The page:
P assed, Failed, and Vetoed Legislation

March 31, 2015 




Although the legislative session has been over since the end of February, until this past weekend, Governor Terry McAuliffe could either sign or leave legislation on his desk to become law, or he could veto legislation that he opposed.


Several important homeschool bills succeeded, but the Governor vetoed 17 bills, including two educational bills of interest to homeschoolers: homeschool access to interscholastic activities and a safeguard from the implementation of the Common Core for public school students.


A summary of this year's legislative activity as it relates to home education is below. Legislation that has passed will go into effect July 1, 2015.


We must remain vigilant in protecting homeschool rights and parental freedoms. Thank you for your support and prayers during the 2015 session.


With warm regards,


Yvonne Bunn

Yvonne Bunn
Director of Government Affairs
P.S. If you are not an HEAV member, may I urge you to join today and support the work of keeping Virginia families free? We cannot do it without you!


Homeschool Privacy - SB 1383 (Senator Dick Black)

This legislation prohibits a division superintendent or local school board from disclosing any information from a Notice of Intent form or religious exemption letter to the Department of Education or other person or entity. Initiated by HEAV, this law will prevent homeschoolers' information from being included in the developing Longitudinal Data System.


Home Instruction Testing Options - HB 1754 and SB 1403 (Delegate Dave LaRock; Senator Steve Martin)

The SAT, ACT, and PSAT tests may now satisfy year-end assessment requirements for homeschooled high school students.


Student Identification Numbers - HB 1307 (Delegates Landes, Bell, Cox, Gilbert, Hugo, Kory; Senators Black and Ruff)

The Department of Education or local school board cannot require any student to provide a social security number. Instead, the DOE must develop a system of unique student identification numbers.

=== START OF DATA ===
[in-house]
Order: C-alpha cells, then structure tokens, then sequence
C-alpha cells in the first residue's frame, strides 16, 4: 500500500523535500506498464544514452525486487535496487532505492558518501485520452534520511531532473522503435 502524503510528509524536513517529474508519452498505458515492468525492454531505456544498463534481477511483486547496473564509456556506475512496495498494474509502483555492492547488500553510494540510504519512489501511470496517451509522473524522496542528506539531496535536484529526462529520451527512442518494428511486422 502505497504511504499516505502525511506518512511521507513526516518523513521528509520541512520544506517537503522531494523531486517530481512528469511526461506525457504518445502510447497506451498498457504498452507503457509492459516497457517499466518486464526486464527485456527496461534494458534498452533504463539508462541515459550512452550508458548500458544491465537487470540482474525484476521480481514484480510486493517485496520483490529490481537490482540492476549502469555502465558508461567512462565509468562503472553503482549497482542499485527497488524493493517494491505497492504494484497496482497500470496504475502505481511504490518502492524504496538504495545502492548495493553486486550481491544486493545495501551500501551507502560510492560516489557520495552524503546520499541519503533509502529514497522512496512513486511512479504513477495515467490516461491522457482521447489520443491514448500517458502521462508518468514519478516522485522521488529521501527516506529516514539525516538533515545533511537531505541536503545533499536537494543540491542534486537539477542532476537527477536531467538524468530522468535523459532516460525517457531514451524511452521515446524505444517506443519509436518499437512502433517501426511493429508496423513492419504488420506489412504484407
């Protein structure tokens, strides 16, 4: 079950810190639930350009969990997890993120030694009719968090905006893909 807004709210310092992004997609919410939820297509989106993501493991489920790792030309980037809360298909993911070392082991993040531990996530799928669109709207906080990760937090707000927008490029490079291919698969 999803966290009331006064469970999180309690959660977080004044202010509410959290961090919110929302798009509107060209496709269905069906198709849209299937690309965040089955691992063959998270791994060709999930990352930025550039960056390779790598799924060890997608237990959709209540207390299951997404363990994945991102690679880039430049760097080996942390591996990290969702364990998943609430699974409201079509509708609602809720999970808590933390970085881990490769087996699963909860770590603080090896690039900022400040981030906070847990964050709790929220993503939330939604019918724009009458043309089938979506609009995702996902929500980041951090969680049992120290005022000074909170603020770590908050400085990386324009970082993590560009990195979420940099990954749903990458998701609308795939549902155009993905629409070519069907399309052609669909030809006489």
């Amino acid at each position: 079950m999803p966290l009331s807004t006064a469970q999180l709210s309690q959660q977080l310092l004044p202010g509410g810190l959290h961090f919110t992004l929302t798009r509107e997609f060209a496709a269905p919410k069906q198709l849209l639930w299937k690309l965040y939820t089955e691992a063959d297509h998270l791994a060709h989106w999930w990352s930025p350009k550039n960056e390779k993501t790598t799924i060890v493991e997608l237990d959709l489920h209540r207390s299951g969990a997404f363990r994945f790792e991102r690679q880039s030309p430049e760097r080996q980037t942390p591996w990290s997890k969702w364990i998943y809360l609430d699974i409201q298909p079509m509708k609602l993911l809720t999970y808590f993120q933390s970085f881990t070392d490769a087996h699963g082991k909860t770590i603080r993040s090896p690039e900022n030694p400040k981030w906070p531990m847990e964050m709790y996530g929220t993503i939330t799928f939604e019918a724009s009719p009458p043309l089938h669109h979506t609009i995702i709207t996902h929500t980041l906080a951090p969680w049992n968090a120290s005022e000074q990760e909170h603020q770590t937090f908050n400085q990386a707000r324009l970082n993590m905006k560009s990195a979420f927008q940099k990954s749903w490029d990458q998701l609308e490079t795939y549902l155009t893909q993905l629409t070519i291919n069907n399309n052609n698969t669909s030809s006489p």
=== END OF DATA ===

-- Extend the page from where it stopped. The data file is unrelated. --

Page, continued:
Homeschool Student Participation in Interscholastic Programs - HB 1626 (Delegates Bell and Ramadan)

This legislation would have allowed local school boards to determine if they would allow homeschooled students to try out for public school interscholastic sports and other activities.


Common Core Standards - HB 1752 and SB 724 (Delegate LaRock; Senator Black)

These companion bills prohibited the state Board of Education from replacing Virginia's SOLs with the Common Core without prior statutory approval of the General Assembly.



Year-End Assessment Exemption - HB 1753 (Delegate Dave LaRock)

Parents beginning home instruction on or after February 1 would not have been required to submit an assessment for the partial school year.


Parental Choice Savings Accounts - HB 2238 (Delegate Dave LaRock)

Parents of public school children with special needs would have had funds deposited into a parent-managed savings account for educational purposes including home education. State oversight was included.

Home Educators Association of Virginia

Your membership support and donations to HEAV enable us to continue promote and protect homeschooling in Virginia. Thank you for your support!


HEAV is a non-profit 501(c)(3) educational organization, and your contribution is tax-deductible to the extent provided by law. Upon written request, a financial statement is available from the Office of Consumer Affairs.